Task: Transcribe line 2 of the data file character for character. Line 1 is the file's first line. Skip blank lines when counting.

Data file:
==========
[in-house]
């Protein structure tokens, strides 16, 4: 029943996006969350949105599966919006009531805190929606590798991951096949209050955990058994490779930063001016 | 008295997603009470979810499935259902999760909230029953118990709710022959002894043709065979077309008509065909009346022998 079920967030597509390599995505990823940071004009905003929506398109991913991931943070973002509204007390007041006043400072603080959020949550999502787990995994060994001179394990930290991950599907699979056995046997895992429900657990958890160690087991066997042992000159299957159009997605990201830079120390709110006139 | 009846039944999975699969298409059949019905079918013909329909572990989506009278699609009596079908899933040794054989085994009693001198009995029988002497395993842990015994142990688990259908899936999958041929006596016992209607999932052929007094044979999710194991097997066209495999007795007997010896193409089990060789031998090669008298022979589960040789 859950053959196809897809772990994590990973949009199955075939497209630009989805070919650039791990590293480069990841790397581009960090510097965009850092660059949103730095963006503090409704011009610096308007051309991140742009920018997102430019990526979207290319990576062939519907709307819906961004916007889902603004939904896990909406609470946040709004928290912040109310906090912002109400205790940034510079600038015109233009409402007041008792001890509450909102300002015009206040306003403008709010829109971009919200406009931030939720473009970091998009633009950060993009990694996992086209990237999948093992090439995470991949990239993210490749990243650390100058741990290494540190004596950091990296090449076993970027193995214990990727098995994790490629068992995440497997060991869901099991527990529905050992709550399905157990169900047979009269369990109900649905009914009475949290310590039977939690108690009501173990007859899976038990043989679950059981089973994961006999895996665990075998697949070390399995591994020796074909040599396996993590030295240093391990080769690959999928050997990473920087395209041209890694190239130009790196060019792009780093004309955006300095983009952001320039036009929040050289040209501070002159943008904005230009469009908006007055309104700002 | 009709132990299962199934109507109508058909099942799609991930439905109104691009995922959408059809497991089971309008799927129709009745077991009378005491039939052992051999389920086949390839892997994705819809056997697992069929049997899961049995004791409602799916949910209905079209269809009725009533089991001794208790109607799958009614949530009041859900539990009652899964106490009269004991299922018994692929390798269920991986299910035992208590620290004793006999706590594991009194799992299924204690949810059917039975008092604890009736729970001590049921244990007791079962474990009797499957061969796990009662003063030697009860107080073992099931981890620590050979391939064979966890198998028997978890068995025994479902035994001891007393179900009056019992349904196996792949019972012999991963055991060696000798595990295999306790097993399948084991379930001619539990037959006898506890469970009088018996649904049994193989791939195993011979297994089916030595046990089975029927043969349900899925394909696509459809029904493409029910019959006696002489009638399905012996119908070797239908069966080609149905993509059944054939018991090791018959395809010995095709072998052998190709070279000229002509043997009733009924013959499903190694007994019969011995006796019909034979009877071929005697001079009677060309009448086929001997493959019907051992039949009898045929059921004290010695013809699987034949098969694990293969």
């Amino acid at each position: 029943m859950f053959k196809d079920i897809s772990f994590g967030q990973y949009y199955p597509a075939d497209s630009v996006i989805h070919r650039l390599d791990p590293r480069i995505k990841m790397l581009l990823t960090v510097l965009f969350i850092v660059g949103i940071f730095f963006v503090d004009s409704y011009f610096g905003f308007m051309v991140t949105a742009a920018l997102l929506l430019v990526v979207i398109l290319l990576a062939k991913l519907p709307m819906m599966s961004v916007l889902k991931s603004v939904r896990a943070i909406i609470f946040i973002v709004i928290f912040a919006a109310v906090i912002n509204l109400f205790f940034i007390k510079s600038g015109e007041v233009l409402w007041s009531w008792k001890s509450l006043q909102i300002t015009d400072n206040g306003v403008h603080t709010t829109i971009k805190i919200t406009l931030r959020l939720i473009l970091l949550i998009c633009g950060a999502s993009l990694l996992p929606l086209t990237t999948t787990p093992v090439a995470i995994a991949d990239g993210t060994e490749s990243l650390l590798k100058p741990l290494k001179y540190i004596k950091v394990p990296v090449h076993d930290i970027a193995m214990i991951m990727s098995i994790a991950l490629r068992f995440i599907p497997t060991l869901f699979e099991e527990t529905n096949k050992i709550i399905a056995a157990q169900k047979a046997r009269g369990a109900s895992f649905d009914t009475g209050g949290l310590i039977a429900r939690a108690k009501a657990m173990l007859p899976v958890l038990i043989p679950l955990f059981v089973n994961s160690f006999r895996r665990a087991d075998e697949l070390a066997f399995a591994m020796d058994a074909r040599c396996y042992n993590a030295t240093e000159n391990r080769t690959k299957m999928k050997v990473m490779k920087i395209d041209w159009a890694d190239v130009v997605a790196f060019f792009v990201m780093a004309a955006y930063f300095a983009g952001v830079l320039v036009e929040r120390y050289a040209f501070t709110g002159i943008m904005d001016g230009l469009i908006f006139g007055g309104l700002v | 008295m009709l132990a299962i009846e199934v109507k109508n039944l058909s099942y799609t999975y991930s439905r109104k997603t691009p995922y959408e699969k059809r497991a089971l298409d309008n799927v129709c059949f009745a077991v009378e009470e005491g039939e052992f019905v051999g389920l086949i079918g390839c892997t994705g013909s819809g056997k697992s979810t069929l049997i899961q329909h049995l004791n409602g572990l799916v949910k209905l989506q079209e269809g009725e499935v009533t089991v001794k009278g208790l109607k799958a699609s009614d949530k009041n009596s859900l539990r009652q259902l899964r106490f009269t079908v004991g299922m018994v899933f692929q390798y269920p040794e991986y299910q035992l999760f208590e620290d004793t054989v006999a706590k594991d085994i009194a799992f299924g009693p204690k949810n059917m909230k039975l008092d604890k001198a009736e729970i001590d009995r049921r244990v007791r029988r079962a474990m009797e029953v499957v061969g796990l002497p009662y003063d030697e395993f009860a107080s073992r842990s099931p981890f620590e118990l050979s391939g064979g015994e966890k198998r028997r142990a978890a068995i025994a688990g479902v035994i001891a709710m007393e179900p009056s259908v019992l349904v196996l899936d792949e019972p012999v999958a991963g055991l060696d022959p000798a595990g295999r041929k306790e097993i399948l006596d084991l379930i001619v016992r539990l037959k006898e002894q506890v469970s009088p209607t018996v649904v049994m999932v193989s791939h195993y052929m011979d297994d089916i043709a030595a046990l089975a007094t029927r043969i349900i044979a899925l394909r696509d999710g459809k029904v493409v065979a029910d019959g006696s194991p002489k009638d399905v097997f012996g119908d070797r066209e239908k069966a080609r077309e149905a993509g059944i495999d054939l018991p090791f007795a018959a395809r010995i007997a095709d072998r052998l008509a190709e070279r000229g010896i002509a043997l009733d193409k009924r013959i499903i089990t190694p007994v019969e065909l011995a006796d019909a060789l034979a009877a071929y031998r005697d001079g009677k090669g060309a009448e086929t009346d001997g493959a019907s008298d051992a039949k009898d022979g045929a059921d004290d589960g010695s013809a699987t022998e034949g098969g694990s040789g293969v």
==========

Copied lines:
């Protein structure tokens, strides 16, 4: 029943996006969350949105599966919006009531805190929606590798991951096949209050955990058994490779930063001016 | 008295997603009470979810499935259902999760909230029953118990709710022959002894043709065979077309008509065909009346022998 079920967030597509390599995505990823940071004009905003929506398109991913991931943070973002509204007390007041006043400072603080959020949550999502787990995994060994001179394990930290991950599907699979056995046997895992429900657990958890160690087991066997042992000159299957159009997605990201830079120390709110006139 | 009846039944999975699969298409059949019905079918013909329909572990989506009278699609009596079908899933040794054989085994009693001198009995029988002497395993842990015994142990688990259908899936999958041929006596016992209607999932052929007094044979999710194991097997066209495999007795007997010896193409089990060789031998090669008298022979589960040789 859950053959196809897809772990994590990973949009199955075939497209630009989805070919650039791990590293480069990841790397581009960090510097965009850092660059949103730095963006503090409704011009610096308007051309991140742009920018997102430019990526979207290319990576062939519907709307819906961004916007889902603004939904896990909406609470946040709004928290912040109310906090912002109400205790940034510079600038015109233009409402007041008792001890509450909102300002015009206040306003403008709010829109971009919200406009931030939720473009970091998009633009950060993009990694996992086209990237999948093992090439995470991949990239993210490749990243650390100058741990290494540190004596950091990296090449076993970027193995214990990727098995994790490629068992995440497997060991869901099991527990529905050992709550399905157990169900047979009269369990109900649905009914009475949290310590039977939690108690009501173990007859899976038990043989679950059981089973994961006999895996665990075998697949070390399995591994020796074909040599396996993590030295240093391990080769690959999928050997990473920087395209041209890694190239130009790196060019792009780093004309955006300095983009952001320039036009929040050289040209501070002159943008904005230009469009908006007055309104700002 | 009709132990299962199934109507109508058909099942799609991930439905109104691009995922959408059809497991089971309008799927129709009745077991009378005491039939052992051999389920086949390839892997994705819809056997697992069929049997899961049995004791409602799916949910209905079209269809009725009533089991001794208790109607799958009614949530009041859900539990009652899964106490009269004991299922018994692929390798269920991986299910035992208590620290004793006999706590594991009194799992299924204690949810059917039975008092604890009736729970001590049921244990007791079962474990009797499957061969796990009662003063030697009860107080073992099931981890620590050979391939064979966890198998028997978890068995025994479902035994001891007393179900009056019992349904196996792949019972012999991963055991060696000798595990295999306790097993399948084991379930001619539990037959006898506890469970009088018996649904049994193989791939195993011979297994089916030595046990089975029927043969349900899925394909696509459809029904493409029910019959006696002489009638399905012996119908070797239908069966080609149905993509059944054939018991090791018959395809010995095709072998052998190709070279000229002509043997009733009924013959499903190694007994019969011995006796019909034979009877071929005697001079009677060309009448086929001997493959019907051992039949009898045929059921004290010695013809699987034949098969694990293969």